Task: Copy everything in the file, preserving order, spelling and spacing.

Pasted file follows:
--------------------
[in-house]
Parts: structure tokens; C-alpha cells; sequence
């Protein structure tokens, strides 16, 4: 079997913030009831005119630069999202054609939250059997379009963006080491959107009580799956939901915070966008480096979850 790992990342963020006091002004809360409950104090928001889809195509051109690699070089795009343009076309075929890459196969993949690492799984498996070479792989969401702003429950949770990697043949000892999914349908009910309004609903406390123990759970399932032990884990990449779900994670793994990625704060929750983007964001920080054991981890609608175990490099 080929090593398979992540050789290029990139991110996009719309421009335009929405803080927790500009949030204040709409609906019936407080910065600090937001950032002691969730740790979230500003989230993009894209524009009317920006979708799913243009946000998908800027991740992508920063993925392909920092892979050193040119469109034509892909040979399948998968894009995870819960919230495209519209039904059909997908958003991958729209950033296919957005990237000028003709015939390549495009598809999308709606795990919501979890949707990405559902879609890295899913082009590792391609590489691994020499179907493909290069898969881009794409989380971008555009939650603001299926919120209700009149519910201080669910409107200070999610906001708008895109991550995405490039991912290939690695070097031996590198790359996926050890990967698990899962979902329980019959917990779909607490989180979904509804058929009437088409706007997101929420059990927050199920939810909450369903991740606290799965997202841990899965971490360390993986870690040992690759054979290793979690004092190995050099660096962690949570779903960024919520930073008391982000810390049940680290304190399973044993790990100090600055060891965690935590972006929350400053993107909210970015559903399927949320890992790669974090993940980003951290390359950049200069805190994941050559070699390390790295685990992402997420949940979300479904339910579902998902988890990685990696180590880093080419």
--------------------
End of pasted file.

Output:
[in-house]
Parts: structure tokens; C-alpha cells; sequence
């Protein structure tokens, strides 16, 4: 079997913030009831005119630069999202054609939250059997379009963006080491959107009580799956939901915070966008480096979850 790992990342963020006091002004809360409950104090928001889809195509051109690699070089795009343009076309075929890459196969993949690492799984498996070479792989969401702003429950949770990697043949000892999914349908009910309004609903406390123990759970399932032990884990990449779900994670793994990625704060929750983007964001920080054991981890609608175990490099 080929090593398979992540050789290029990139991110996009719309421009335009929405803080927790500009949030204040709409609906019936407080910065600090937001950032002691969730740790979230500003989230993009894209524009009317920006979708799913243009946000998908800027991740992508920063993925392909920092892979050193040119469109034509892909040979399948998968894009995870819960919230495209519209039904059909997908958003991958729209950033296919957005990237000028003709015939390549495009598809999308709606795990919501979890949707990405559902879609890295899913082009590792391609590489691994020499179907493909290069898969881009794409989380971008555009939650603001299926919120209700009149519910201080669910409107200070999610906001708008895109991550995405490039991912290939690695070097031996590198790359996926050890990967698990899962979902329980019959917990779909607490989180979904509804058929009437088409706007997101929420059990927050199920939810909450369903991740606290799965997202841990899965971490360390993986870690040992690759054979290793979690004092190995050099660096962690949570779903960024919520930073008391982000810390049940680290304190399973044993790990100090600055060891965690935590972006929350400053993107909210970015559903399927949320890992790669974090993940980003951290390359950049200069805190994941050559070699390390790295685990992402997420949940979300479904339910579902998902988890990685990696180590880093080419």